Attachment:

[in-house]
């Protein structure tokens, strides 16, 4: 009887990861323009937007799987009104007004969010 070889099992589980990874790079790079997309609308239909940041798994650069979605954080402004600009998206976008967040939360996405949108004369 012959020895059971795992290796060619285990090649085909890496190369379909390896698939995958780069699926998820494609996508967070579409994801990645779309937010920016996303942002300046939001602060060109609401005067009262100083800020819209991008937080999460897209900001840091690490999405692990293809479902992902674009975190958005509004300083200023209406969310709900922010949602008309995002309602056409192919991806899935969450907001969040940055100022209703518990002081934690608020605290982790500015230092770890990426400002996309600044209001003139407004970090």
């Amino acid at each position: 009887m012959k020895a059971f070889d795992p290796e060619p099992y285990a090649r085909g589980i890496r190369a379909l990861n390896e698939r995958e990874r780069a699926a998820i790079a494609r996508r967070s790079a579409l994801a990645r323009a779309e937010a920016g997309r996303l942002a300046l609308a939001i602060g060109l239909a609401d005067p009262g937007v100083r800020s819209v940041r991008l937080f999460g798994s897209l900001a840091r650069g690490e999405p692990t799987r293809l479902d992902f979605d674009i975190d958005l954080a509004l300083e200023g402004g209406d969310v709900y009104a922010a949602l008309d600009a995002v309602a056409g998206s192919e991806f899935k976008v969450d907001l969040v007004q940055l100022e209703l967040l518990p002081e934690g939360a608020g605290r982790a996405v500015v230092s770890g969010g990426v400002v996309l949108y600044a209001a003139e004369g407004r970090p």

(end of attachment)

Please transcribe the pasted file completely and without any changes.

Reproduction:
[in-house]
């Protein structure tokens, strides 16, 4: 009887990861323009937007799987009104007004969010 070889099992589980990874790079790079997309609308239909940041798994650069979605954080402004600009998206976008967040939360996405949108004369 012959020895059971795992290796060619285990090649085909890496190369379909390896698939995958780069699926998820494609996508967070579409994801990645779309937010920016996303942002300046939001602060060109609401005067009262100083800020819209991008937080999460897209900001840091690490999405692990293809479902992902674009975190958005509004300083200023209406969310709900922010949602008309995002309602056409192919991806899935969450907001969040940055100022209703518990002081934690608020605290982790500015230092770890990426400002996309600044209001003139407004970090």
């Amino acid at each position: 009887m012959k020895a059971f070889d795992p290796e060619p099992y285990a090649r085909g589980i890496r190369a379909l990861n390896e698939r995958e990874r780069a699926a998820i790079a494609r996508r967070s790079a579409l994801a990645r323009a779309e937010a920016g997309r996303l942002a300046l609308a939001i602060g060109l239909a609401d005067p009262g937007v100083r800020s819209v940041r991008l937080f999460g798994s897209l900001a840091r650069g690490e999405p692990t799987r293809l479902d992902f979605d674009i975190d958005l954080a509004l300083e200023g402004g209406d969310v709900y009104a922010a949602l008309d600009a995002v309602a056409g998206s192919e991806f899935k976008v969450d907001l969040v007004q940055l100022e209703l967040l518990p002081e934690g939360a608020g605290r982790a996405v500015v230092s770890g969010g990426v400002v996309l949108y600044a209001a003139e004369g407004r970090p």